Pan Seared rib Eye Steak

Sometimes you just want a great steak.  No fancy marinades, no fancy sauces, no fancy spices…  And much as I like my Grill… Sometimes you just want to have pan to serving plate in less than 15 minutes.  Give this a shot and you may never eat a steak another way… The technique comes a bit from Alton Brown.  Although he finishes in the oven (which I would do if using a thicker slice of meat).  Here’s the key… HOT HOT HOT pan.  Not a hot pan with oil, but a HOT pan. I use my cast iron skillet for this.  Heats evenly, retains heat and is so much fun to hear the sizzling steak when you start cooking.  Fair warning, the process will cause smoke.  No, it is not burning, but you do want to have a window open or the fan over your stove top running.
OK, here we go…
  • 2 – 1 inch thick Boneless Rib-eye Steaks (about a 8 oz each) 
  • 1 teaspoon Canola Oil 
  • 1 TBS Kosher Salt 
  • 1 TBS freshly ground Black Pepper
  1. Allow steaks to come to room temperature for 1 hour.
  2. Heat your skillet… High for 5 minutes.  No oil, no seasonings… just cast iron and heat.  You want the skillet to be about 500 degrees.
  3. Lightly coat steaks with conola oil, then liberally sprinkle with salt and pepper.  Place the steaks in the pan and do not touch them for 1 minute.  Use a kitchen timer.  (Note: expect a lot of smoke, turn the fan on your hood).
  4. Flip the steak with tongs (note: NEVER use a fork, never put holes in your meat when cooking, always use tongs) and cook for another 1 minute.  Your steaks are now temped @rare.
  5. Repeat each side for 1 minute each and your steaks are @medium rare (perfect for me)
  6. Repeat each side for 1 minute each and your steaks are @medium (perfect for Jackie)
  7. OR… Check the internal temperature of your steaks.  Medium Rare steaks are done when they reach an internal temperature of 130 to 135 degrees (mine took 4 minutes to cook).  Medium Well steaks (shudder) are done when they reach 145-150 degrees (Jackie’s took 6 minutes).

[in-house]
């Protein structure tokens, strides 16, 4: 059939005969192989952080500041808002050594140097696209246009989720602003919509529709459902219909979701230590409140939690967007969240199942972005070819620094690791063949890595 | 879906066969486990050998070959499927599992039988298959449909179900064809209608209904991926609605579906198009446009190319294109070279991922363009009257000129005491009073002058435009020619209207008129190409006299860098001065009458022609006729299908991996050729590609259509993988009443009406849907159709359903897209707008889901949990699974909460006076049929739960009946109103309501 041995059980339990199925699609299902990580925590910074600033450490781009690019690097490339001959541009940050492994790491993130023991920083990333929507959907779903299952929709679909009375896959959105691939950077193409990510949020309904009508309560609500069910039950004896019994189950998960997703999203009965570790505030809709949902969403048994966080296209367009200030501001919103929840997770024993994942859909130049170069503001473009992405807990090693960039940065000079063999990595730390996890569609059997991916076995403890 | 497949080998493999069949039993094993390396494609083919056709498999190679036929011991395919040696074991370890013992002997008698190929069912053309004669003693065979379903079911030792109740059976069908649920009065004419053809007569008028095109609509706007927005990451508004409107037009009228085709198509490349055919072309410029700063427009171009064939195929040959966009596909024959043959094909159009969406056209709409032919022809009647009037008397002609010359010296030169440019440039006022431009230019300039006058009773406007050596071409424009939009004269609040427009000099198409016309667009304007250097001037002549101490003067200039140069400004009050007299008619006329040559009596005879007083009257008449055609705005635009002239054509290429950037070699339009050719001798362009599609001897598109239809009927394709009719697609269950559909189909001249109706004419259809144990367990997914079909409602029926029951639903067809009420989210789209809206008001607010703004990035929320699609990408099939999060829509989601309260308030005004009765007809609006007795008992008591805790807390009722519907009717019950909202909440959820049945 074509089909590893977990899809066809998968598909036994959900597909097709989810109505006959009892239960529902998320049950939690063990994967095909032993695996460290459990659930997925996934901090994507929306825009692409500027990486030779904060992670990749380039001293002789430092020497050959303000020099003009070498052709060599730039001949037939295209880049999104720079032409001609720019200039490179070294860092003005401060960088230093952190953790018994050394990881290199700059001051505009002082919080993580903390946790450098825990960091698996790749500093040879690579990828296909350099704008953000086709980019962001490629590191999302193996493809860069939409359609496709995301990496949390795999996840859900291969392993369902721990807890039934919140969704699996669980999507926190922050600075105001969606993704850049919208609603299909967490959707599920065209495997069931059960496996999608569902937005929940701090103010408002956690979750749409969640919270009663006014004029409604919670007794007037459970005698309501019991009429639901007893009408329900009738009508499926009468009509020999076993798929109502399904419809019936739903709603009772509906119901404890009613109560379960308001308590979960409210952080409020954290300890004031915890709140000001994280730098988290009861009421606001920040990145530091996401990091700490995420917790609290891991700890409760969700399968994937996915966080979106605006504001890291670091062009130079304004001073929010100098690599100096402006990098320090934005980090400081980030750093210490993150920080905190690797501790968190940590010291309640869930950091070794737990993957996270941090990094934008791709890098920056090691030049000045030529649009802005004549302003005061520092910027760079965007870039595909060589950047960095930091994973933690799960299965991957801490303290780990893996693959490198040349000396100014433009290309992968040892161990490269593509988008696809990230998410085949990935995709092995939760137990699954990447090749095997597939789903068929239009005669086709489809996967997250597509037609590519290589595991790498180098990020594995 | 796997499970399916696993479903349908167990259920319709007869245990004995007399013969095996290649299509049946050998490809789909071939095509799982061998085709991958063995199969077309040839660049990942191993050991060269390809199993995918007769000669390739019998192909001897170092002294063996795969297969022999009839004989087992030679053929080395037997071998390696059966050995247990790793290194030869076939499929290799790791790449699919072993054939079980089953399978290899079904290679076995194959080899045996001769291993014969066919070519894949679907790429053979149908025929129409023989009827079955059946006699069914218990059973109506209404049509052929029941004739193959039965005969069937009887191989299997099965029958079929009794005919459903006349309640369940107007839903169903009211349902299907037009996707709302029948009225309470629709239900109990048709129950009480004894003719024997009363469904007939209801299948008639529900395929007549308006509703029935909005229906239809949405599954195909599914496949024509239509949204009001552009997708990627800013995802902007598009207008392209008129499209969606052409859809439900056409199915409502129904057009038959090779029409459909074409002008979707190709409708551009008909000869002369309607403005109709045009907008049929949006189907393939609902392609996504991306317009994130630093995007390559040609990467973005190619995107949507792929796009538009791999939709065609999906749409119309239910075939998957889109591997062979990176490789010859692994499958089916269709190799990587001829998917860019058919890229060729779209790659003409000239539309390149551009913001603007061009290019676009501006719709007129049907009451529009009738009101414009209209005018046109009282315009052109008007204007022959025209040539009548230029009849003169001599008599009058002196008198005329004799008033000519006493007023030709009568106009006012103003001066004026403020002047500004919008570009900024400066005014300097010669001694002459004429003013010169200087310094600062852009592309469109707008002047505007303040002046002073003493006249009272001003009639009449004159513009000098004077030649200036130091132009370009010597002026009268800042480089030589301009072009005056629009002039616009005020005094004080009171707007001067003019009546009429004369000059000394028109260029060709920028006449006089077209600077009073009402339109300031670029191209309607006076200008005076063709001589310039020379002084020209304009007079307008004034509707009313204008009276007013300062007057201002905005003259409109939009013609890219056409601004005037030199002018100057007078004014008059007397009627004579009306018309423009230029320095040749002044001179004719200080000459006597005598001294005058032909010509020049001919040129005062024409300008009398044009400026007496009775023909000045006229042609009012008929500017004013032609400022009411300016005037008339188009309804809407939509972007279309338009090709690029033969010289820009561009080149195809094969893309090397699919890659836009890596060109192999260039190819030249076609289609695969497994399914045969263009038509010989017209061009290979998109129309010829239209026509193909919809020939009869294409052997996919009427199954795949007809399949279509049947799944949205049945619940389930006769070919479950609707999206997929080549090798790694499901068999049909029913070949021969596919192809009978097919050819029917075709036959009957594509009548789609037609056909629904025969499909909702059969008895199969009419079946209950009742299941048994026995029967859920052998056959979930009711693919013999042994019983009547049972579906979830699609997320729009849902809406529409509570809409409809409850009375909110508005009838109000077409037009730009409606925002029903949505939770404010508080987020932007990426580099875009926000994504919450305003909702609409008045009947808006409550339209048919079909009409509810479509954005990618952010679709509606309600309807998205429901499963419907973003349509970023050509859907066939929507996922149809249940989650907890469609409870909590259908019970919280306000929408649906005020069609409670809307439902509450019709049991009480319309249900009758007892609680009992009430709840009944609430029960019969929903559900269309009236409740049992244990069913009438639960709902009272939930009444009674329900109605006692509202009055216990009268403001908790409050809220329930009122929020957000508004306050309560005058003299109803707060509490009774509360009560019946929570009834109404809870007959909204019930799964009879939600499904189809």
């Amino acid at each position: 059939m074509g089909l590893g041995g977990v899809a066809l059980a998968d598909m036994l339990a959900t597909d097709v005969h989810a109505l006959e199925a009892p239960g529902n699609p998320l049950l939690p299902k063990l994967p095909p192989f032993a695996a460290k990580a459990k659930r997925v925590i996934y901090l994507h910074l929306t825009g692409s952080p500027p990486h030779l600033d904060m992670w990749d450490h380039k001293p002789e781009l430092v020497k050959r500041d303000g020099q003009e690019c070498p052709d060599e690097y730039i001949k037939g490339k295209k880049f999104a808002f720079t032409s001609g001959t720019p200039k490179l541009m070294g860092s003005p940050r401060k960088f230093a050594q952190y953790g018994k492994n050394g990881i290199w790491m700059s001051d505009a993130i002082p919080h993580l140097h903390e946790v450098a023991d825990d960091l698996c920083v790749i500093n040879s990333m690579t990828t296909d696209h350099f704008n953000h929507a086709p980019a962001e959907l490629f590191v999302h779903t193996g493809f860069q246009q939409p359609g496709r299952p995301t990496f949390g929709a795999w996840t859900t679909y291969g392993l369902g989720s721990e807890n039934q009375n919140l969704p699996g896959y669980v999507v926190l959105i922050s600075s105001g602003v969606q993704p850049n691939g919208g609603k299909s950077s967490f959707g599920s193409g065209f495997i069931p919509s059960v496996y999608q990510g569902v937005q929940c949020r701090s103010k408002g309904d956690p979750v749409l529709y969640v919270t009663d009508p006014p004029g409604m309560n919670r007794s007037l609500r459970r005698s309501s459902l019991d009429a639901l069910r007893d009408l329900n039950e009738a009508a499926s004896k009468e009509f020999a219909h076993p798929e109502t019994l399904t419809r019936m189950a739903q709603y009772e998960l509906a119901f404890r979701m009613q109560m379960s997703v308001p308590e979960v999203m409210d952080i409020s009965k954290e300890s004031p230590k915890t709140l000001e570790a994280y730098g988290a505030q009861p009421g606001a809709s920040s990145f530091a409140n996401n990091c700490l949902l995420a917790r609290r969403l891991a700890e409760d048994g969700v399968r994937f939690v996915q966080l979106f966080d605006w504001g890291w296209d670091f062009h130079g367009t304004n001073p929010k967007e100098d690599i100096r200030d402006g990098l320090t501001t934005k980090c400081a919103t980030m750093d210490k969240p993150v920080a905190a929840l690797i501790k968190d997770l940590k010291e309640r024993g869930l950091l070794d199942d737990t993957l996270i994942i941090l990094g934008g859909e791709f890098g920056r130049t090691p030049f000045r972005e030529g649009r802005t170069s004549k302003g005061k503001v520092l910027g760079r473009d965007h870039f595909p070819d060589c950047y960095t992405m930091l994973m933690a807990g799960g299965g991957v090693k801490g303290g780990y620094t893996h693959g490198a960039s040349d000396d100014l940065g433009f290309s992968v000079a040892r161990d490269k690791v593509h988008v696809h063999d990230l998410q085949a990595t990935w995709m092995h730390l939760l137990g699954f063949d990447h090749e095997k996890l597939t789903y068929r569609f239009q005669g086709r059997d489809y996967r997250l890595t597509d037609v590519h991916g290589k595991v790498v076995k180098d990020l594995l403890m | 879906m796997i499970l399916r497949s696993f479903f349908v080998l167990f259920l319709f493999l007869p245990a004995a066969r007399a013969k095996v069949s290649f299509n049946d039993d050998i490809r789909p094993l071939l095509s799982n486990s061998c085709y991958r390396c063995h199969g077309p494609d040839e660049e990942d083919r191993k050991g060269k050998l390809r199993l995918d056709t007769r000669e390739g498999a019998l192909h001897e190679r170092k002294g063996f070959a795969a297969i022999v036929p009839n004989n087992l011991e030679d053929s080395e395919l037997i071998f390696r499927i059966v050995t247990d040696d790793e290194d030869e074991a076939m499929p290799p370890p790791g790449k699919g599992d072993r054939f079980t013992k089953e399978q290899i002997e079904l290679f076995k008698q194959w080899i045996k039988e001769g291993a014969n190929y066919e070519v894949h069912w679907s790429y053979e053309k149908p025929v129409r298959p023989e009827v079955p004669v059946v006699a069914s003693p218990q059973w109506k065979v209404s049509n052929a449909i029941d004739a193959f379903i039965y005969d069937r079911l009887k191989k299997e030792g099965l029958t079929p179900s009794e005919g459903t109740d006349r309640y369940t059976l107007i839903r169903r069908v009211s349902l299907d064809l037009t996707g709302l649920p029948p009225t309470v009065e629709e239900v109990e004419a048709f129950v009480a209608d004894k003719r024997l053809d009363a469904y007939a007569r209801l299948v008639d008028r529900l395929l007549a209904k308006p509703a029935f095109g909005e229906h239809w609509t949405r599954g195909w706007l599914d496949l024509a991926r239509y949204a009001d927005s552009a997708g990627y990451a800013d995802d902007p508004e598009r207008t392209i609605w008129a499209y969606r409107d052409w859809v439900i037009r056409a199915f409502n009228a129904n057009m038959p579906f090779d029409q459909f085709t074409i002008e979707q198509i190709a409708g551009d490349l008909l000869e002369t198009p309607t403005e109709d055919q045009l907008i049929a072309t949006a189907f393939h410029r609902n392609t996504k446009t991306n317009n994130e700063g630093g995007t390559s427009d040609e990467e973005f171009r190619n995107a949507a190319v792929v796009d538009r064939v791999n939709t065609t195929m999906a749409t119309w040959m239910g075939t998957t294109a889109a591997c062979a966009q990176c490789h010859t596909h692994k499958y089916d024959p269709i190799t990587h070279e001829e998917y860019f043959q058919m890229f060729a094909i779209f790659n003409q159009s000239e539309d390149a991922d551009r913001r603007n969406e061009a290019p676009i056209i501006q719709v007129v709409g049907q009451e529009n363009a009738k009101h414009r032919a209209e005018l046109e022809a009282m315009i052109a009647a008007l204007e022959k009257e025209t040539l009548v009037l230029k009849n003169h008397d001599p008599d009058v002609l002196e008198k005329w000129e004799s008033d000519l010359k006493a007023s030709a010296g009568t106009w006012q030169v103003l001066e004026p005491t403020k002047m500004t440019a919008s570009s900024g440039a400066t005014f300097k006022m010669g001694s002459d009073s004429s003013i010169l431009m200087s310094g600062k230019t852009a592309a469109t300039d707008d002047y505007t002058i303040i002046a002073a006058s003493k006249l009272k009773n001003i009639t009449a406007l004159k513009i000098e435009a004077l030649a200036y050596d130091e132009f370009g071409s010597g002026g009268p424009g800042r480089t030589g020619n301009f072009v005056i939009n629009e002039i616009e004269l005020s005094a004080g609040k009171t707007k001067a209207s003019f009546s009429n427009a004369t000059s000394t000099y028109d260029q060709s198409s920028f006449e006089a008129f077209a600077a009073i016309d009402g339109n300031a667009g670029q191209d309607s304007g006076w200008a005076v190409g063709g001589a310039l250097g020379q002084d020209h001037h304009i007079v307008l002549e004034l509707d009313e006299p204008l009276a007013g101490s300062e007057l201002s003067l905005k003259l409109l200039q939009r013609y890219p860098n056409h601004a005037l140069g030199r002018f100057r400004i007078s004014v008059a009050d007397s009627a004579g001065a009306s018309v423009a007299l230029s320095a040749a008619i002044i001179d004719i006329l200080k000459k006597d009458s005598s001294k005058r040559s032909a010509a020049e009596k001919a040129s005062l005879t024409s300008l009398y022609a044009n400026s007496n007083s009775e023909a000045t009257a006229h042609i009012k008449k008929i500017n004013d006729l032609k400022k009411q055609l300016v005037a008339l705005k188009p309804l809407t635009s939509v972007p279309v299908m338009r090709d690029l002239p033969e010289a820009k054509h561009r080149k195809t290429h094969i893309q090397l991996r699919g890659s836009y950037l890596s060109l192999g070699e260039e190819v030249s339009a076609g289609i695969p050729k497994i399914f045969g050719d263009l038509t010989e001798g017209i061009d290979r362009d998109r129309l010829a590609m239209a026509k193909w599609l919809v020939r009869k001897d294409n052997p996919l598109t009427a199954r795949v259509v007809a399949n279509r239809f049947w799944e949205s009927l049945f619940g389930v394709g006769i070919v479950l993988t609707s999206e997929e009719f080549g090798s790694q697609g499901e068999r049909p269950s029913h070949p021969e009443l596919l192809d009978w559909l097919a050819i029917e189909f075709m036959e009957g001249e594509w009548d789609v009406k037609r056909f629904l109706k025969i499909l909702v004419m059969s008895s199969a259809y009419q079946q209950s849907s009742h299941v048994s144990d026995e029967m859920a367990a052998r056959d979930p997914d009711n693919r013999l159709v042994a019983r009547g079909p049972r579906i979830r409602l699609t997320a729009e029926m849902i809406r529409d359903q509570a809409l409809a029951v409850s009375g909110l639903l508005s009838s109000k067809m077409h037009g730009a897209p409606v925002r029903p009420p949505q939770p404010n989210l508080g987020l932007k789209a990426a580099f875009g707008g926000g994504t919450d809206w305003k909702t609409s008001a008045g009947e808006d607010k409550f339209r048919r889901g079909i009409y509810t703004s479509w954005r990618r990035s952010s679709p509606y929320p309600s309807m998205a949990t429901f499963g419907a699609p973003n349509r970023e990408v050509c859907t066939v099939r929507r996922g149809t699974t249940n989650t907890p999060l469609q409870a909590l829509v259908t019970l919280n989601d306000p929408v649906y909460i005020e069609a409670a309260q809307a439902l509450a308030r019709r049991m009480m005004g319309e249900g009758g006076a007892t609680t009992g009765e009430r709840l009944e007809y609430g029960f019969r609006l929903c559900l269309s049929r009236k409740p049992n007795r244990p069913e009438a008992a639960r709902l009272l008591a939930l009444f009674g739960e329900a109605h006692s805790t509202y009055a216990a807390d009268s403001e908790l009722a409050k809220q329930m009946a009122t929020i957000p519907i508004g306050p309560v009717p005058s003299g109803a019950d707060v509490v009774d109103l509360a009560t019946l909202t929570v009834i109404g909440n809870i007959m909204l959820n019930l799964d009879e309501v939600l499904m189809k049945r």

8. Rest the meat for 5 minutes (Note: this step is VERY important.  Have you ever seen steak served in a pool of blood?  This step will fix that unsightly problem.  The juices will collect in the meat and remain if you rest the meat uncut for 5 minutes.  Actually, I rest mine in a double layer of aluminum foil.  This also keeps the meat hot the entire time, so you can serve a HOT medium rare steak at the same time you are serving a HOT medium well steak.  Just trust the temperature prob, and DO NOT EVER CUT INTO THE STEAK TO TEST DONENESS! 
Alton does explain the proper way to check for internal temperature (from the side, not the top.  You want to measure the temp at the thickest part of the meat, in the center.  When you check from the top, it is hard to find the center).

He also explains a complicated set up for resting.  I confess that aluminum foil works for me, and I did not follow his resting collection method for collecting juices.  Buy the book and take a look for yourself if you want to get complicated.

Here’s a shot of a medium rare steak and a medium steak (trust me, medium rare is better), but notice no dripping juices, they are all in the rested meat.





Dave here from MY YEAR ON THE GRILL. It really is just this easy!  

 … I CAN COOK THAT! 

And so can you!

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  • You may have just helped me cook the perfect steak… not that I want to outdo my husband! I love that you’ve provided the times and the exact how tos (this is needed for me and steak). Thank you!

  • Well shoot. Now I need a steak. 🙂

    -Krystal @ recipesofacheapskate.blogspot.com